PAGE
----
Secular Education Forum
The Secular Education Forum (SEF) provides expert and professional advice and opinion to the National Secular Society (NSS) on issues related to education and provides a forum for anyone with expertise in the intersection of education and secularism.
The SEF's main objective is to advocate the value of secularism/religious neutrality as a professional standard in education. The SEF welcomes supporters of all faiths and none. It provides expert support for the NSS working towards a secular education system free from religious privilege, proselytization, partisanship or discrimination.
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Membership of the Secular Education Forum is intended for education professionals (including current, former and trainee professionals) and those with a particular expertise in the intersection of secularism and education. All requests to join will be considered after signing up to the mailing list.
Education blogs and commentary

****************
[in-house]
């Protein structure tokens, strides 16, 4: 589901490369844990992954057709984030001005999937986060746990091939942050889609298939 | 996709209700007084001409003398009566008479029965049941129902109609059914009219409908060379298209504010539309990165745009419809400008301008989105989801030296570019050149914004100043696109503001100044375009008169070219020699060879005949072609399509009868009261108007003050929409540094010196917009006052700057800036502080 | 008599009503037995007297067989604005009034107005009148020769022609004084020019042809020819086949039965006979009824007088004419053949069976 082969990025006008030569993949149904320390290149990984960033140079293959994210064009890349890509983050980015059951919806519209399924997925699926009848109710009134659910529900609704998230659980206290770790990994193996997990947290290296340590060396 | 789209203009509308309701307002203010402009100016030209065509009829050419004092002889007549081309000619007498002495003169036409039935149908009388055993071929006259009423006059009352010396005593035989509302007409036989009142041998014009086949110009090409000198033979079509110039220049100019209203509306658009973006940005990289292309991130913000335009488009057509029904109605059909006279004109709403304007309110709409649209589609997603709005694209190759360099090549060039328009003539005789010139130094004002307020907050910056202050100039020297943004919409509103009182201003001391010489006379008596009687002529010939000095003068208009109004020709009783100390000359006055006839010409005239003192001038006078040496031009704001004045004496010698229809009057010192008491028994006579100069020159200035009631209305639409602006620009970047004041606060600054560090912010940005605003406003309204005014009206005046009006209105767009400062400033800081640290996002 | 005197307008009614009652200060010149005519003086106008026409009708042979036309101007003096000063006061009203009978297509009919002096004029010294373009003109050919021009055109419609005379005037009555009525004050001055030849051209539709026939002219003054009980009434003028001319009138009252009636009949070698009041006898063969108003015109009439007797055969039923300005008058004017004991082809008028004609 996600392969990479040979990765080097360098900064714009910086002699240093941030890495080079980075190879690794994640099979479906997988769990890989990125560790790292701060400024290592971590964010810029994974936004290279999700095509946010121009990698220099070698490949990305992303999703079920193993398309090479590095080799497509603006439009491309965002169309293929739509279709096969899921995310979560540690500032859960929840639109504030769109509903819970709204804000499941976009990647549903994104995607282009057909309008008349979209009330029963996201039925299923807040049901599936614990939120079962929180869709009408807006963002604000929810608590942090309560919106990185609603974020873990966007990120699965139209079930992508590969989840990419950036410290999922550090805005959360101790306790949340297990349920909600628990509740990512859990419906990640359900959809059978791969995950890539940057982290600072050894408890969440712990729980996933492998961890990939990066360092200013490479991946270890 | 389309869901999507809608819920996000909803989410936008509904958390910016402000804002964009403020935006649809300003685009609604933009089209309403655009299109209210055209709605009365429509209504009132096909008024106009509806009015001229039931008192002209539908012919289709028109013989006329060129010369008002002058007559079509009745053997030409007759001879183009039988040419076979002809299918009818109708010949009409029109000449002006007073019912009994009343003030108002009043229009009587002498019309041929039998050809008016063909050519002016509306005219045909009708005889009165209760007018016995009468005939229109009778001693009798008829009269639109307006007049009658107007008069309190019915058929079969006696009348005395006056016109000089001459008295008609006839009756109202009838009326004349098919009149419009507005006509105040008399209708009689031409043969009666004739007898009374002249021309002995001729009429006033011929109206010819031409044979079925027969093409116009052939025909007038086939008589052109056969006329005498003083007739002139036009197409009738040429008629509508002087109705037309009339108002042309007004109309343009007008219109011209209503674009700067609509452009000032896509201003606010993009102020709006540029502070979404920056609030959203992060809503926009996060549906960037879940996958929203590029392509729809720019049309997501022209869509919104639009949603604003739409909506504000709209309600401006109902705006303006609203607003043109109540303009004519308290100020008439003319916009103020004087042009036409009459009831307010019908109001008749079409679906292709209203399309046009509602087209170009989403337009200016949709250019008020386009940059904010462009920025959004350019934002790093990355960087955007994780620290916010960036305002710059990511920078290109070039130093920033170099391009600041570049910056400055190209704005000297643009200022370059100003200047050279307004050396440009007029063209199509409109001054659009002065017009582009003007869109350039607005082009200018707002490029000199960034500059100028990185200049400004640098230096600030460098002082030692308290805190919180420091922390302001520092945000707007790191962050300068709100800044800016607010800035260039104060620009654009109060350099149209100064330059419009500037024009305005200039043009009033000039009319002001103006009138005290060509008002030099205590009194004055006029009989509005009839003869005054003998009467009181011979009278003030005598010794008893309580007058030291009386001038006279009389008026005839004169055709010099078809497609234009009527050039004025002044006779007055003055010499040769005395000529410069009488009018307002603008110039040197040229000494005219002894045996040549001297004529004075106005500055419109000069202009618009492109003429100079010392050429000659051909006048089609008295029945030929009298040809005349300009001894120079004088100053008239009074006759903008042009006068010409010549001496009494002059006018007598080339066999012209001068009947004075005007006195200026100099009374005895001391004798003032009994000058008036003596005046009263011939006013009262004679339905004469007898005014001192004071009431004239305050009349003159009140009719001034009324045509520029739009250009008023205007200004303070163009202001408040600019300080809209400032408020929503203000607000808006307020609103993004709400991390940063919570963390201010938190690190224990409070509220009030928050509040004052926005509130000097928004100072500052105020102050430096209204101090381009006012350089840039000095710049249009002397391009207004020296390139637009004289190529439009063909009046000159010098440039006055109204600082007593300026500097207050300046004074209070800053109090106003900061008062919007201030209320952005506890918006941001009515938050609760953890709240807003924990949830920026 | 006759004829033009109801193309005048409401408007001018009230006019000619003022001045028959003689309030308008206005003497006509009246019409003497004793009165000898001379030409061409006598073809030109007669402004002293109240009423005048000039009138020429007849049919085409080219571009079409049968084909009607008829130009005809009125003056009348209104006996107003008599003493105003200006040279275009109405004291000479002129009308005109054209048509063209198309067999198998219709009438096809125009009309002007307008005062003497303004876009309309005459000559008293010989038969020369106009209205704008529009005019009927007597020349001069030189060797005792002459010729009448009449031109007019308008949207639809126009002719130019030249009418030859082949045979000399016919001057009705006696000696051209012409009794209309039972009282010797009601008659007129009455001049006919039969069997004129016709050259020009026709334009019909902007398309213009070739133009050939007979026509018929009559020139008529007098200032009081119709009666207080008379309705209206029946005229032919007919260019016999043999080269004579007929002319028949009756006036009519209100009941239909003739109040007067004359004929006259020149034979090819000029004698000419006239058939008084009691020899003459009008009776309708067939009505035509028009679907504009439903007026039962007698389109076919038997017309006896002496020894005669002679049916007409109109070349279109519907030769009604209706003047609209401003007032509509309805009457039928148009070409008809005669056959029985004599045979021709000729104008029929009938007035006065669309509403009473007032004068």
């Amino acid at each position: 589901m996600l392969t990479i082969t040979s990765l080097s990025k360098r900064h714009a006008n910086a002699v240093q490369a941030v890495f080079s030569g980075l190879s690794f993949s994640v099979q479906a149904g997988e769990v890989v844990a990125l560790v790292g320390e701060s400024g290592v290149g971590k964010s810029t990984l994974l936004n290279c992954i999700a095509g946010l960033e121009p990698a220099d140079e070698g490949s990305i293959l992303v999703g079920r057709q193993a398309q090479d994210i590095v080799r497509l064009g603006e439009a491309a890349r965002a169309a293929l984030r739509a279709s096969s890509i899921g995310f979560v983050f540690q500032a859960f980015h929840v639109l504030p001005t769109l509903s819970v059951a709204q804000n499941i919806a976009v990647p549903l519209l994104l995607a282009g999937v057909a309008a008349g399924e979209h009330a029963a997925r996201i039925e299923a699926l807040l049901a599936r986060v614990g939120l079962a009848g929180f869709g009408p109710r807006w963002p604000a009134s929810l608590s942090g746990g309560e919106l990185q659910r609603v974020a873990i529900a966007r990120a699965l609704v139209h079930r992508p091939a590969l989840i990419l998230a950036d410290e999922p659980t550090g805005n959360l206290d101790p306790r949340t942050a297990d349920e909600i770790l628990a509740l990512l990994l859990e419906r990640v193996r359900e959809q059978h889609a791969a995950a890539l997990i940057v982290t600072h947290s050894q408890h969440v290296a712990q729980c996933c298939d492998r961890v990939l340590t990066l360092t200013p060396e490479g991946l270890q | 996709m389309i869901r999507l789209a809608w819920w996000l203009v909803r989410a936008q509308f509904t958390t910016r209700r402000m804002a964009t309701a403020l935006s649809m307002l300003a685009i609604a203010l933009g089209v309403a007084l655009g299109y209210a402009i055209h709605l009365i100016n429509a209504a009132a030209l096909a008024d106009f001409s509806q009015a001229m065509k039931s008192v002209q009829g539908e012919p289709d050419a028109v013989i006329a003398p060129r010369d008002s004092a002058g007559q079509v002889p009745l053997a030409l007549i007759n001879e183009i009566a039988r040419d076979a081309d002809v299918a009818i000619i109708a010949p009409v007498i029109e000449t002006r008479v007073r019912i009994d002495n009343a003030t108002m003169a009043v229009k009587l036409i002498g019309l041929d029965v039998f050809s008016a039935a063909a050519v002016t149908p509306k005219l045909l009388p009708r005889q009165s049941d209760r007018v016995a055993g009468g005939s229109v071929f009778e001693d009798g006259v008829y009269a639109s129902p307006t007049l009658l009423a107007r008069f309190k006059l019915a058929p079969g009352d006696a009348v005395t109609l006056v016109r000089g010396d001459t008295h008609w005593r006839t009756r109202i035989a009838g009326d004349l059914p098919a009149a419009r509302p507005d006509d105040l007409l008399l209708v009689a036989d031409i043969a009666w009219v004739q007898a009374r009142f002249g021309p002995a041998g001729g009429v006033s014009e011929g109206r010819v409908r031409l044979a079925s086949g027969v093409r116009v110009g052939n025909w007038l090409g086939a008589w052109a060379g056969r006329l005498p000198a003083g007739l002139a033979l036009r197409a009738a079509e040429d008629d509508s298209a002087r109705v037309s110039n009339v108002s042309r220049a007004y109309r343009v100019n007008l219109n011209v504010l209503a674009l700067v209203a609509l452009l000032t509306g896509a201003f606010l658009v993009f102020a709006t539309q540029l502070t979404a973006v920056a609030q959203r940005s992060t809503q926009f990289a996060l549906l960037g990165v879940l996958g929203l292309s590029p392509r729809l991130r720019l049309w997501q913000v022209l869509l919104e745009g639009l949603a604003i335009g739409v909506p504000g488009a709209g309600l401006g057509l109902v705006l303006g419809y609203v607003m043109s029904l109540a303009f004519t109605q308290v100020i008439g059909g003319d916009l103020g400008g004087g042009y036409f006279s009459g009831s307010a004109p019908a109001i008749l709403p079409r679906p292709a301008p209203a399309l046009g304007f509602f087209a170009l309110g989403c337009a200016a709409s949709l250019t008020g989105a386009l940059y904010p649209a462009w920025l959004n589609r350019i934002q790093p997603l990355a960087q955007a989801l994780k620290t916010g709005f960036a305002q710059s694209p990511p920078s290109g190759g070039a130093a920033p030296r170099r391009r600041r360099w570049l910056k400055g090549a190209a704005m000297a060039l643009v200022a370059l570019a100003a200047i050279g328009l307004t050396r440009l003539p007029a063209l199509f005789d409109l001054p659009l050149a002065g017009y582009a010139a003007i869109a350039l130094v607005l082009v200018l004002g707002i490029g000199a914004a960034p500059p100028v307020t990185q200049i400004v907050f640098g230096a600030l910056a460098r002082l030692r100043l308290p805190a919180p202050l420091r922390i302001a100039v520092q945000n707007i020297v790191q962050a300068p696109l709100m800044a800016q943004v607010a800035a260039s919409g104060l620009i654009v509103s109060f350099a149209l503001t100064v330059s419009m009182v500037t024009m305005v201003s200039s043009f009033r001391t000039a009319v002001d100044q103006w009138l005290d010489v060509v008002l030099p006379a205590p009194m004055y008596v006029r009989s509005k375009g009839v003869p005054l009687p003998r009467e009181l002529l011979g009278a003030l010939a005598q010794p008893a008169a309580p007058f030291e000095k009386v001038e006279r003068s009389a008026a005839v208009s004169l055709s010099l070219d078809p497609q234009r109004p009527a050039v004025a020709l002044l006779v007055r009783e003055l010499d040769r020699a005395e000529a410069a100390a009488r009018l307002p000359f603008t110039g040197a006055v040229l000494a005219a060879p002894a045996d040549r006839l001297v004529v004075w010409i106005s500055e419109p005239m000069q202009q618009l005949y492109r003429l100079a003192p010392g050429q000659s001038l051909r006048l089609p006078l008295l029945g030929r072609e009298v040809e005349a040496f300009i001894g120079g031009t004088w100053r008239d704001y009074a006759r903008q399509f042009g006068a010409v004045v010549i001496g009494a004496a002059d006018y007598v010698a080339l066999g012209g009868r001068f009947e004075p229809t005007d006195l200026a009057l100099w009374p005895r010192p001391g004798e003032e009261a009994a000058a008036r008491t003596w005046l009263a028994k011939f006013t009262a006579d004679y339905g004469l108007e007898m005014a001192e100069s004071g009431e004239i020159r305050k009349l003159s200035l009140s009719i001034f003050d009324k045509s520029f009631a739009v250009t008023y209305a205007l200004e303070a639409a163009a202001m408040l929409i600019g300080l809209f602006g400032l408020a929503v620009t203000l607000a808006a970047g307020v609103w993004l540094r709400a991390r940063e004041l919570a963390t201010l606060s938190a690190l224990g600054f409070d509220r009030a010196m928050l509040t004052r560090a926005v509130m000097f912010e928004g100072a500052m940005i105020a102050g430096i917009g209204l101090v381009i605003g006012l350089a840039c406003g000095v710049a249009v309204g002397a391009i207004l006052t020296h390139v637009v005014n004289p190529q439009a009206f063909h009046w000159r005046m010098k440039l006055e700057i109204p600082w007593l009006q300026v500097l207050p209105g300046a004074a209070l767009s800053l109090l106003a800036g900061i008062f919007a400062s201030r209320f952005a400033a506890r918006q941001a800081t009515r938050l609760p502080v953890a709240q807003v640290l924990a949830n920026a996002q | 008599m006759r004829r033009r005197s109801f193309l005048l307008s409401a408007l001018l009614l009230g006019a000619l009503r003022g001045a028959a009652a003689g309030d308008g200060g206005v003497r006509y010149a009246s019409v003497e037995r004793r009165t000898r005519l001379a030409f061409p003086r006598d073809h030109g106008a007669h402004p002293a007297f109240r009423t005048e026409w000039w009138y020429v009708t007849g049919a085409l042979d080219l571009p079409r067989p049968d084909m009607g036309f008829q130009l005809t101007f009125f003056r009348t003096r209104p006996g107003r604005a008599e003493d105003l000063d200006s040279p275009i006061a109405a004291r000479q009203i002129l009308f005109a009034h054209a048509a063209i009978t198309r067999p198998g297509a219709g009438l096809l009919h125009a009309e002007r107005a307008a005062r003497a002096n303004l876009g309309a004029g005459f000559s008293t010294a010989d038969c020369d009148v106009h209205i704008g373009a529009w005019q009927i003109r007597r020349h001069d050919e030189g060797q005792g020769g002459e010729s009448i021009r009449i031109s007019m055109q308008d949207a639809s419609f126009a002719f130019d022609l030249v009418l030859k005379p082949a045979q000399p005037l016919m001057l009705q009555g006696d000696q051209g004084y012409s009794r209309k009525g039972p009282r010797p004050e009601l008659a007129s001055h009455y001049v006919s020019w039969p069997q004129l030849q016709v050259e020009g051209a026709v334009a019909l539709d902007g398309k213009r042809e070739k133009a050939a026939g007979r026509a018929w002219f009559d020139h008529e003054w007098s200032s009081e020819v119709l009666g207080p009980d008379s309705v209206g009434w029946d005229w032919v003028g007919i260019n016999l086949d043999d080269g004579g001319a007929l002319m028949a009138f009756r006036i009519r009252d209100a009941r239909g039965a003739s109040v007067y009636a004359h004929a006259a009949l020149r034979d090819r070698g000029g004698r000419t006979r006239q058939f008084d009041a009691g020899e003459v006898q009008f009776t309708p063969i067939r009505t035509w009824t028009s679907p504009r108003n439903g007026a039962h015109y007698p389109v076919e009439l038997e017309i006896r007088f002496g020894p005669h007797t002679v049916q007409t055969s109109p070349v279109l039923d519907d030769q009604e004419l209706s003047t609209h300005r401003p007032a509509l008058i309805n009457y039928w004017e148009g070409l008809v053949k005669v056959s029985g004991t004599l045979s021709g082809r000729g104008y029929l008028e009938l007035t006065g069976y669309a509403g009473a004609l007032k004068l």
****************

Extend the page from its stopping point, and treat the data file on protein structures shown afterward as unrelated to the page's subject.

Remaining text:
A selection of blogs and comment pieces on education and secularism. For education news from the NSS, please click here.
Thu, 05 Oct 2017
Efforts to promote 'British values' in schools are being criticised, mainly on account of their name, but these four clear values already underpin our education, and are something to which we should aspire, argues Lottie Moore.
Thu, 21 Sep 2017
Megan Manson explores autobiographies by two Muslim secularists whose lives have been directly intertwined with Islamist extremism, and asks if the secular pluralism extremists most fear could be our best hope.
Wed, 26 Jul 2017
The government is under fire over proposals to lift the cap on faith-based admissions in faith schools. Stephen Evans says the plans should be abandoned - and religious groups' role in education rolled back.
Fri, 21 Jul 2017
A parent's legal challenge to the exclusion of a humanist representative from the local body responsible for overseeing religious education highlights the need for urgent reform of this contested area of the curriculum, argues Keith Sharpe.
Thu, 20 Jul 2017
Theresa May's plans to expand faith schools in Britain are ill-judged. In response, Chris Sloggett argues, it is up to secularists to make a principled case: state education must be grounded in reason and free intellectual enquiry.